2017-05-16 On May 16th I imaged the supernova "2017 eaw" which had been discovered just 3 days earlier in NGC 6946 (The "Fireworks Galaxy"). The estimated distance to this supernova is 22 million light years.
2017-05-03 With my Celestron NexStar 8 telescope finally working again after replacing the Right Ascension motor, I turned my attention to imaging hyperbolic comet C/2015 V2 Johnson making its one and only pass through the inner solar system. (With my long telescope focal length, I could see the comet moving between each exposure I took.)
2017-04-21_22 On the night of 2017 April 21-22 I attended the RASC Calgary NOVA Meeting and took time-lapse images with an ultra wide-angle lens hoping to catch some Lyrid meteors. There were none, so I did not convert the 391 images into a movie.

However, I did "stack" all the images into a single image representing the whole night and this is it.

The faint white streak left and below centre was an airplane.
The Green flash at the bottom right is from a bright green laser used by astronomers to point things out in the sky.
The red streaks are from red-light headlamps used by astronomers to preserve their night vision when looking things up in star charts or walking around in the dark.
2017-04-21_22 On the night of 2017 April 21-22 I attended the RASC Calgary NOVA Meeting and took time-lapse images with an ultra wide-angle lens hoping to catch some Lyrid meteors. There were none, so I did not convert the 391 images into a movie.

However, I did catch a few images of a sudden, brief aurora that appeared south of Calgary during that time and this is one of them.
2017-04-19_20 I used the C14 telescope at the University of Calgary's Rothney Astrophysical Observatory to capture time-lapse images of the asteroid "2017 JO25" passing about 15 arcminutes (1/4 degree) from the "Black-Eye Galaxy" Messier64.

The total imaging time for this encounter was just 17 minutes and 30 seconds from 23:52:14 to 00:09:44.

Then I converted them into a short movie which can be found on the YouTube channel of the Calgary Centre of the RASC at: https://www.youtube.com/watch?v=Ri-64tBXUmE.
2017-04-04 A photo of me in Vancouver attending NEXOPTIC's unveiling of their Blade Optics prototype telescope at the HR MacMillan Space Centre. The small 5 inch thick black box near my left shoulder has the same focal length and roughly the same aperture as the old white telescope standing next to it. As one of their guest speakers, I had the opportunity to recount how I got involved in using the NEXOPTIC telescope to take the images of the Moon that were shown publicly that night.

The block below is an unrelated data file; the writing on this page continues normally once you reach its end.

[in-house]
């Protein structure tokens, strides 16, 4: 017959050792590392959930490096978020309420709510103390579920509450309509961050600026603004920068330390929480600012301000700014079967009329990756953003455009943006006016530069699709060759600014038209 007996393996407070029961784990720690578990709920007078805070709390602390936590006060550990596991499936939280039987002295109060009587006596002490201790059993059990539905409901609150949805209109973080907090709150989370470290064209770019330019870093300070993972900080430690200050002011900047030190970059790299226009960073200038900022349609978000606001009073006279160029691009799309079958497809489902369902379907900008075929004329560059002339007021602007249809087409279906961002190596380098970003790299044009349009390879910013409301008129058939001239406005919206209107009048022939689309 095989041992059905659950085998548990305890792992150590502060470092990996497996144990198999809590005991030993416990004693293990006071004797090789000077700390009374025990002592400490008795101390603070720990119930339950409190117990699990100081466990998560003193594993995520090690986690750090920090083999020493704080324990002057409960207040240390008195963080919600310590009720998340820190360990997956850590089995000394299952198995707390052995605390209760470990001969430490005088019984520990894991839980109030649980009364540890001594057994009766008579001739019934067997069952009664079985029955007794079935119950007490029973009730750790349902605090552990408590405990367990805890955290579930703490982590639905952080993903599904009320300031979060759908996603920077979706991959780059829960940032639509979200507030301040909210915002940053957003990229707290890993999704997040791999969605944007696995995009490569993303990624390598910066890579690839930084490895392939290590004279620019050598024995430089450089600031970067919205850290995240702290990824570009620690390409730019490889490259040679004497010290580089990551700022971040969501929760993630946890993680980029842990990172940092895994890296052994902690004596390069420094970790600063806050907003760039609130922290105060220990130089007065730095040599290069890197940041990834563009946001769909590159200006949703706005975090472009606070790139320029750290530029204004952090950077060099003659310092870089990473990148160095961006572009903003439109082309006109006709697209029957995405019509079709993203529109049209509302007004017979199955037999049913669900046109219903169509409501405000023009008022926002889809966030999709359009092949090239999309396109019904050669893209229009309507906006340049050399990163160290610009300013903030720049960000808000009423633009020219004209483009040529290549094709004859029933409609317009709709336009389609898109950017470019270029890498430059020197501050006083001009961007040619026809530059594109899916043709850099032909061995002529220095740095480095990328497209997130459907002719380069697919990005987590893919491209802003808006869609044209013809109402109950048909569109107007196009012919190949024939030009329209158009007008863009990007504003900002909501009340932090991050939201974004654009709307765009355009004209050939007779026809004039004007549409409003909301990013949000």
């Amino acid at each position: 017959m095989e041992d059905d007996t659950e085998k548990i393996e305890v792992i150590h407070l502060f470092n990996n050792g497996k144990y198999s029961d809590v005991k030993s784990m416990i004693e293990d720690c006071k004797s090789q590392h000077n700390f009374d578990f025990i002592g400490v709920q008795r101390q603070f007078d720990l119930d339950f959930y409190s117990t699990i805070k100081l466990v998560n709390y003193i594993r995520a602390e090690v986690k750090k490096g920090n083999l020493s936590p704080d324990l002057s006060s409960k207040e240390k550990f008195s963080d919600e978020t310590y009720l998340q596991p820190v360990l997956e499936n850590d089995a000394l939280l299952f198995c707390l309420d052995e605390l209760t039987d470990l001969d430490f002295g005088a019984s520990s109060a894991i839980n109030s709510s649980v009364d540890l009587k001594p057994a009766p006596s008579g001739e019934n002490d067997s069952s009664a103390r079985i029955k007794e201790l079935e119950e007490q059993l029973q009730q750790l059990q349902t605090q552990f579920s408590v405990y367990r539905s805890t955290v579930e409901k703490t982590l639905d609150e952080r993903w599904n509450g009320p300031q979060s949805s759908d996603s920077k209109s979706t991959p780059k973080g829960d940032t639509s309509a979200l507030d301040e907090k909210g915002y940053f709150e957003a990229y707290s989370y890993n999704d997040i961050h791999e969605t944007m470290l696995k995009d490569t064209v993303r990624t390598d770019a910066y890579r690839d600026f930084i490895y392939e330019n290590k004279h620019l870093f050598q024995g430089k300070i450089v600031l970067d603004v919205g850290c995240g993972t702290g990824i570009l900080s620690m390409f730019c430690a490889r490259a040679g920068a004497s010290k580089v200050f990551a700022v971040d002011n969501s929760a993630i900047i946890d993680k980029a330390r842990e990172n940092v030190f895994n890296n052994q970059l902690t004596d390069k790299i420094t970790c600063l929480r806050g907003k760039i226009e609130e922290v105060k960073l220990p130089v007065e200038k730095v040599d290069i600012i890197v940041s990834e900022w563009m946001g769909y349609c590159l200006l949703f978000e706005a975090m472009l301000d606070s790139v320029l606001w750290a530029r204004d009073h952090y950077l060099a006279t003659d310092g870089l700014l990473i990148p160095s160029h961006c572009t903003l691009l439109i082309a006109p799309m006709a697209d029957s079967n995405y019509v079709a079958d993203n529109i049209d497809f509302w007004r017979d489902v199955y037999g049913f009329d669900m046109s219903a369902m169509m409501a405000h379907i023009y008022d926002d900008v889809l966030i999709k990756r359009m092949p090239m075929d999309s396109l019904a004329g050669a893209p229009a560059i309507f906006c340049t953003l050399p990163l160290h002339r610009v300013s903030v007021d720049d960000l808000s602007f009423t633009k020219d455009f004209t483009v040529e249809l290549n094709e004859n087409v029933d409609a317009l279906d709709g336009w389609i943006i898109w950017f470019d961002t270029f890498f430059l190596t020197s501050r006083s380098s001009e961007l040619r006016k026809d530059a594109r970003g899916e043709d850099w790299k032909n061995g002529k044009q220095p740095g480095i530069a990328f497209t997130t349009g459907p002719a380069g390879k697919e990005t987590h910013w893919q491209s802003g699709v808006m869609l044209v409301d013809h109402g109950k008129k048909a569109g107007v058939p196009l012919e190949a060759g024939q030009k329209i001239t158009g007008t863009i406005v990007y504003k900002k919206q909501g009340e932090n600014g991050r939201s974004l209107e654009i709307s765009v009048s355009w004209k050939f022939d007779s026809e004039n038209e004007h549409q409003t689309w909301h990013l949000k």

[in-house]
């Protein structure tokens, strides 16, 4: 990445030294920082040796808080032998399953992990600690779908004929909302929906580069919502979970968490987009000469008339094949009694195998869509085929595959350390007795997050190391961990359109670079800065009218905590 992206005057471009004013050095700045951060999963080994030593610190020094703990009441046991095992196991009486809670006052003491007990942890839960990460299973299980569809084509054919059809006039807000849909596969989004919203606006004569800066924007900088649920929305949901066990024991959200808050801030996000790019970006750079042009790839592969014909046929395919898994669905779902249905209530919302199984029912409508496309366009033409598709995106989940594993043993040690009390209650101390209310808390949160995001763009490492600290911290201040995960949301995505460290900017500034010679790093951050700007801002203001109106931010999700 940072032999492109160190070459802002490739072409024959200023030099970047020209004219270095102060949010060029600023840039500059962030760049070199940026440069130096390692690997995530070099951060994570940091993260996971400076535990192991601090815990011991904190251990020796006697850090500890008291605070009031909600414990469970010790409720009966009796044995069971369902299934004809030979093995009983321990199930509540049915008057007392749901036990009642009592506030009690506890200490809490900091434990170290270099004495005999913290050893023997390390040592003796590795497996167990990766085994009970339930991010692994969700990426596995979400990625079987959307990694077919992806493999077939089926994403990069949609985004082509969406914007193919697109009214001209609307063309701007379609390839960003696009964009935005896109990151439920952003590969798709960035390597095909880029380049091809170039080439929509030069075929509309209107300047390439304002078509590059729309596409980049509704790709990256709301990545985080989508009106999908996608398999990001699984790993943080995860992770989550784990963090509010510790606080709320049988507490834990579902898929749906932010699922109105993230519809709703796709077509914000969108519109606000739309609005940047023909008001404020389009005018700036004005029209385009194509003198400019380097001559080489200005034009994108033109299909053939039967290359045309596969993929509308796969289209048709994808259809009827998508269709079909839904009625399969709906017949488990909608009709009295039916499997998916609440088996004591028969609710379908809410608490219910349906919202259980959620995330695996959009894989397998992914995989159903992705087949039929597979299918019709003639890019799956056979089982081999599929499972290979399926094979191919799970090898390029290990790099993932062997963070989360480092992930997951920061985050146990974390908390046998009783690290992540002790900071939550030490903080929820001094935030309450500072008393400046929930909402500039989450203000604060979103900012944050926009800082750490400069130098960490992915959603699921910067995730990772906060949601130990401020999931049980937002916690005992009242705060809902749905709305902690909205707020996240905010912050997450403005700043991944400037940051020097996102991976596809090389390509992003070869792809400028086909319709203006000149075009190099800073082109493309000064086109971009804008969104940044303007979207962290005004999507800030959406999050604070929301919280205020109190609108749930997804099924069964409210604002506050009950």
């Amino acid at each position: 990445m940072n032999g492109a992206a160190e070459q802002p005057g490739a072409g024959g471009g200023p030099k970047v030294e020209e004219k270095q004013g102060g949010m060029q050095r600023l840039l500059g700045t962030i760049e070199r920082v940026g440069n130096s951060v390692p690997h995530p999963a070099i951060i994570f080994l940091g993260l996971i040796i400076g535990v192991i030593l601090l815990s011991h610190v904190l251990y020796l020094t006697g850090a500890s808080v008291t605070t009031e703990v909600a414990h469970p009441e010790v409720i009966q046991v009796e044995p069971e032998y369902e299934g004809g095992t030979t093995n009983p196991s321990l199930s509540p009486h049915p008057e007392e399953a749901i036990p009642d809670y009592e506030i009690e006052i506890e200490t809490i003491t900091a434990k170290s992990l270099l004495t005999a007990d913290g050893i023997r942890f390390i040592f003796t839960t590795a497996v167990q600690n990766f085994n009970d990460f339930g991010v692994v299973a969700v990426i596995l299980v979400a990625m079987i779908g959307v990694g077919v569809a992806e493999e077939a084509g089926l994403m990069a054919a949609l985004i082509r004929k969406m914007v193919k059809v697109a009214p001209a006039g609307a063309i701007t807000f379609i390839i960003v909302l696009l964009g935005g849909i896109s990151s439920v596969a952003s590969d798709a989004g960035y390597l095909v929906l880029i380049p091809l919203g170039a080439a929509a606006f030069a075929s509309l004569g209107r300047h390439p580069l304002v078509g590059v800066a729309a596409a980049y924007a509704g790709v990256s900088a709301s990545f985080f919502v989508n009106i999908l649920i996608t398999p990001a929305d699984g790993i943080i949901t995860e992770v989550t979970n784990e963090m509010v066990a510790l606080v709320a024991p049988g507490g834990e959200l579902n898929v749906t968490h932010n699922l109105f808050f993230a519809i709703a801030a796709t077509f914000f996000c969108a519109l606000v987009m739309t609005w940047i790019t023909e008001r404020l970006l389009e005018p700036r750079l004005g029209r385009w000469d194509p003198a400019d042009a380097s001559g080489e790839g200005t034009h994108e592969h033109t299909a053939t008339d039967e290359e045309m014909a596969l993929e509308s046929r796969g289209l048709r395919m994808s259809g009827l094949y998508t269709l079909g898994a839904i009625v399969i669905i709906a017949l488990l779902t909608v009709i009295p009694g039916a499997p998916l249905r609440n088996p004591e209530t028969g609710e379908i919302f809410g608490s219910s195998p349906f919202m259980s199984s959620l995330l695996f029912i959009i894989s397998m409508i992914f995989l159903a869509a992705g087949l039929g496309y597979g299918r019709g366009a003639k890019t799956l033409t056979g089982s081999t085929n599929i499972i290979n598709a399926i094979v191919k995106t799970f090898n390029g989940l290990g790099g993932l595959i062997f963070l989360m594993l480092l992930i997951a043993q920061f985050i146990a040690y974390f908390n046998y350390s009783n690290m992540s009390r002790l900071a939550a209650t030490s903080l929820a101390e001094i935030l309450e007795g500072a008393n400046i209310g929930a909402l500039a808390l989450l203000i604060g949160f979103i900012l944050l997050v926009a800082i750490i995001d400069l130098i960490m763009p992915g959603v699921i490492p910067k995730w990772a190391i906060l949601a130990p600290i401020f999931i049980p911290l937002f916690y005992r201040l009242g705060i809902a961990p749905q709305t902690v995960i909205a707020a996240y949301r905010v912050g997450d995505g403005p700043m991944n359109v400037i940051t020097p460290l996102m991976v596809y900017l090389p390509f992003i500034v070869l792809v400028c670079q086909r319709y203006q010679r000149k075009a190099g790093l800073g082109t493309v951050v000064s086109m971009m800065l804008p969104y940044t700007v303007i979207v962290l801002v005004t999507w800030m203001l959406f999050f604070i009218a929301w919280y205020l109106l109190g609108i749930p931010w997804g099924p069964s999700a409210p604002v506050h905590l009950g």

2017-04-01 On our New Mexico vacation, Patsy and I planned a visit to the Very Large Array. We didn't expect however, driving through a snowstorm in April, in New Mexico, to get there. The tour was fantastic.
2017-03-20 My second opportunity to take astrophotos with the NEXOPTIC Prototype telescope resulted in the NEXOPTIC team and I taking this equipment most of the way up Mt. Hopkins south of Tucson, Arizona. Mt. Hopkins is the home of the Fred Lawrence Whipple Observatory including the 6.5-meter MMT at the summit.

Orion can be seen setting in the west as the Celestron and NEXOPTIC telescopes simultaneously image the sky awaiting the rising of the 3rd quarter Moon.
2017-03-15 I bet nobody has ever taken a Selfie like this.

(My reflection in the special solar filter on the University of Calgary's 14 inch telescope at the Rothney Astrophysical Observatory.)
2017-02-25 I created this scale model image of the Jupiter system showing the planet, its ring system, its largest moons and the orbit of the Juno spacecraft which is now orbiting Jupiter, all in relation to the size of the Earth (the tiny blue-green "dot" at Jupiter's north pole), our Moon, and the distance our Moon orbits the Earth.
2017-02-07 On February 7th I was invited by NEXOPTIC to travel to Tucson, Arizona to evaluate and take astrophotographs through the world's first fully-functional prototype of a totally new advanced optical system. This Moon image was a result of my evaluation of the NEXOPTIC prototype telescope.